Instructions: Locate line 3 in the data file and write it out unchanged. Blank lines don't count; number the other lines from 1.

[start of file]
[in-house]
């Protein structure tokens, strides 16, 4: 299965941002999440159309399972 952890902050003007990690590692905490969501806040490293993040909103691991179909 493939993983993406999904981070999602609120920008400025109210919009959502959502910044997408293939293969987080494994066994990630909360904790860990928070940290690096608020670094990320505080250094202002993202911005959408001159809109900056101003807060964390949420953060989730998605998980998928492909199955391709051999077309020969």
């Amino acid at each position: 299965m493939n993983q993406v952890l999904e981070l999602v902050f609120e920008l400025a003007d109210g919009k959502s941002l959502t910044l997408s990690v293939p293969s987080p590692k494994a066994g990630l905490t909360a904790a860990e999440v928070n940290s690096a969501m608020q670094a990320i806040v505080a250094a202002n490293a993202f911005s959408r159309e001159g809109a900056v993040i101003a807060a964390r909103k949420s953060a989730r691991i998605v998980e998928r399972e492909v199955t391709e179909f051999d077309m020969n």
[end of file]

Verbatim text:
């Amino acid at each position: 299965m493939n993983q993406v952890l999904e981070l999602v902050f609120e920008l400025a003007d109210g919009k959502s941002l959502t910044l997408s990690v293939p293969s987080p590692k494994a066994g990630l905490t909360a904790a860990e999440v928070n940290s690096a969501m608020q670094a990320i806040v505080a250094a202002n490293a993202f911005s959408r159309e001159g809109a900056v993040i101003a807060a964390r909103k949420s953060a989730r691991i998605v998980e998928r399972e492909v199955t391709e179909f051999d077309m020969n």